No landlord of a residential premises, unless owner occupied with no more than 2 rental units, shall institute any action against a tenant or serve a notice to quit upon any tenant to recover possession i) as a reprisal for the tenant’s efforts to secure or enforce any rights under the lease of a contract, the laws of the State of New Jersey (and its governmental subdivisions), or of the United States or; ii) as a reprisal for the tenant’s good faith complaint of the landlord’s alleged violation of any health or safety regulation, law, code, or ordinance or; iii) as a reprisal for the tenant’s involvement in any lawful organization or; iv) on account of the tenant’s failure or refusal to comply with the altered terms of tenancy as a preisal for the previously mentioned. If the landlord has violated this statute, they shall be subjected to a civil action by the tenant for damages and other appropriate relief.

3. Waiver

If a landlord has knowledge of a cause for eviction and continues to recognize the tenant and the existence of the lease, they therefore waive the forfeiture. This most commonly applies to cases where tenants have pets in violation of a lease or pay rent habitually late in violation of a lease. If a landlord has the right to evict a tenant on one of the statutory grounds for a summary dispossession and fails to do so if they deley exercising this right, it could potentially be waived. An example of a landlord waiving their right to evict a tenant is the acceptance of rent after a court has entered a judgment of possession without first entering into a written consent judgment. Whenever a Notice to Quit is served upon a tenant, the landlord should not accept rent. If the tenant delivers the payment, it must be returned immediately back to the tenant.

4. Unconscionability

If a landlord seeks to impose new terms upon the tenant that did not previously exist, a tenant may raise the defense of unconscionability. The most common example of this defense is when the tenant believes the augment of rent to be unreasonable. There are numerous municipalities in New Jersey that have rent control regulations that limit the percentage a landlord may increase a tenant’s rent.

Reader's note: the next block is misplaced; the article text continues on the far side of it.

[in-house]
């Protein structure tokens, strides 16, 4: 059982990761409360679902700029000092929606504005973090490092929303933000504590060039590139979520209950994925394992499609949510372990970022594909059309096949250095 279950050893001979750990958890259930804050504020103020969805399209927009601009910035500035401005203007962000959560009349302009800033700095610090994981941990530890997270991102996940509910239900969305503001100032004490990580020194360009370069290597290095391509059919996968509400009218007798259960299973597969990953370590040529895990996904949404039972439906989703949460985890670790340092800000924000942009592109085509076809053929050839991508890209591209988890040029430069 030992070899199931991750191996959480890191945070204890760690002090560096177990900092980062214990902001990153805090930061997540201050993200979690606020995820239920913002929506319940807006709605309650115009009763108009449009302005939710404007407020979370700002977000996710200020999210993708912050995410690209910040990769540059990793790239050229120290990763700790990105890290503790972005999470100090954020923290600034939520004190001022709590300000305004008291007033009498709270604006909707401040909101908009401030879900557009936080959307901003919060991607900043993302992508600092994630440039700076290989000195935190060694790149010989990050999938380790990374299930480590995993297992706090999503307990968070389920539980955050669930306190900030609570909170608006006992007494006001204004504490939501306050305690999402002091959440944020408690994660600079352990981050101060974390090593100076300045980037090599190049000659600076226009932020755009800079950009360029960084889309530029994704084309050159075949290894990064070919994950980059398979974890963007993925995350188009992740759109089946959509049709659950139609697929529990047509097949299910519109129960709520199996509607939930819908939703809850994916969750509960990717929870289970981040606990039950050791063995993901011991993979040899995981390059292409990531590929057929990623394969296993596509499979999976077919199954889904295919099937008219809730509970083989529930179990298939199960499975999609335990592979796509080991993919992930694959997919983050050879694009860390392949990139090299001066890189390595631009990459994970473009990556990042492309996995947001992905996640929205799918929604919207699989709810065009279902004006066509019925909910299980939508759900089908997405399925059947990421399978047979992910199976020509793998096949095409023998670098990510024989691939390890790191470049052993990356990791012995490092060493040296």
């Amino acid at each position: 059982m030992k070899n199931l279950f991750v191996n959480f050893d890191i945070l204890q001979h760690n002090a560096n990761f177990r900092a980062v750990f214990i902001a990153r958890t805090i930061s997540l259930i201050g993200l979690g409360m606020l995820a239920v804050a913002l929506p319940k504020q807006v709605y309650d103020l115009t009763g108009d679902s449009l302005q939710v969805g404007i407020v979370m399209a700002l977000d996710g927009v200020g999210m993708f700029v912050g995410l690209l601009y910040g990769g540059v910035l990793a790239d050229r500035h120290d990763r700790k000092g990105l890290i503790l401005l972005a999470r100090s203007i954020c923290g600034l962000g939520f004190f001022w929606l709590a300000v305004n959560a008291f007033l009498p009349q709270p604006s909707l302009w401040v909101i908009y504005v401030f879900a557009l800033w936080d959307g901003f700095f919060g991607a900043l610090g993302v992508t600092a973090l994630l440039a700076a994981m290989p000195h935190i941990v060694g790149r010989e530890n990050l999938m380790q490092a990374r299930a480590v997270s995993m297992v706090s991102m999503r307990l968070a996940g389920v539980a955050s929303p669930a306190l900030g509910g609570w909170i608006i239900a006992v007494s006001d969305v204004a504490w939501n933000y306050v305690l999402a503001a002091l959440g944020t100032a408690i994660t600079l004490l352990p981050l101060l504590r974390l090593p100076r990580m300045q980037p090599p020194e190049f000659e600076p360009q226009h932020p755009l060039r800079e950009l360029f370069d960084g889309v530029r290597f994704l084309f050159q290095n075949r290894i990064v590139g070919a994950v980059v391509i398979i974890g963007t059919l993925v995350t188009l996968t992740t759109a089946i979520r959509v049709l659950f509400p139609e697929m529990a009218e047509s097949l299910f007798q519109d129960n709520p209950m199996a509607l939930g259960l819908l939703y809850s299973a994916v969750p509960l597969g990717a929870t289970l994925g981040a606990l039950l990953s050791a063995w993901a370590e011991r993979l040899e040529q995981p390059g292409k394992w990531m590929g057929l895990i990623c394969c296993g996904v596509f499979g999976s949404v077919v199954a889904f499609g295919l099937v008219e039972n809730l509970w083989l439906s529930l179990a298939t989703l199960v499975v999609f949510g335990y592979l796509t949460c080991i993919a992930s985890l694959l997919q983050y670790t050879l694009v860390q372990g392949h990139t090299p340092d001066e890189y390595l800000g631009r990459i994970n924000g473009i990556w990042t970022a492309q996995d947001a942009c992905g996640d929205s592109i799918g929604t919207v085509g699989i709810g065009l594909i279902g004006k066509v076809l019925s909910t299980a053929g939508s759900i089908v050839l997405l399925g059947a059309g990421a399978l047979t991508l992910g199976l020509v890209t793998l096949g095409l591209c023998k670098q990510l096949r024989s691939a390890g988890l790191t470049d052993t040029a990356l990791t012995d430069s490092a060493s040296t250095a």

5. Bankruptcy

A landlord must apply to the Bankruptcy court for permission if they seek to pursue a tenant during the pendency of a tenant’s bankruptcy proceedings. A lease must either be “assumed” or “rejected” in bankruptcy. If it is assumed by the tenant, they will pay all rent that is due. If it is rejected by the tenant, the landlord holds the right to take possession. A landlord should take immediate action after a bankruptcy filing by a tenant to vacate the Automatic Stay for possession of the premises if a tenant ceases to pay rent. There are new exceptions to Section 311 of the Bankruptcy Reform Act of 2005. The first exception allows the continuance of any eviction proceeding involving the debtor’s residential property granted the landlord obtained a judgment of possession prior to the filing of the bankruptcy petition. A tenant may deposit all of the rent that is due with the clerk of the court, allowing them to make an application for relief from judgment of possession with the tenancy court. The second exception involves “endangerment” or “illegal use of controlled dangerous substances” at the premises. If the eviction proceeding was commenced before the filing of the bankruptcy case or if the endangerment was within 30 days before the bankruptcy filing, this section applies.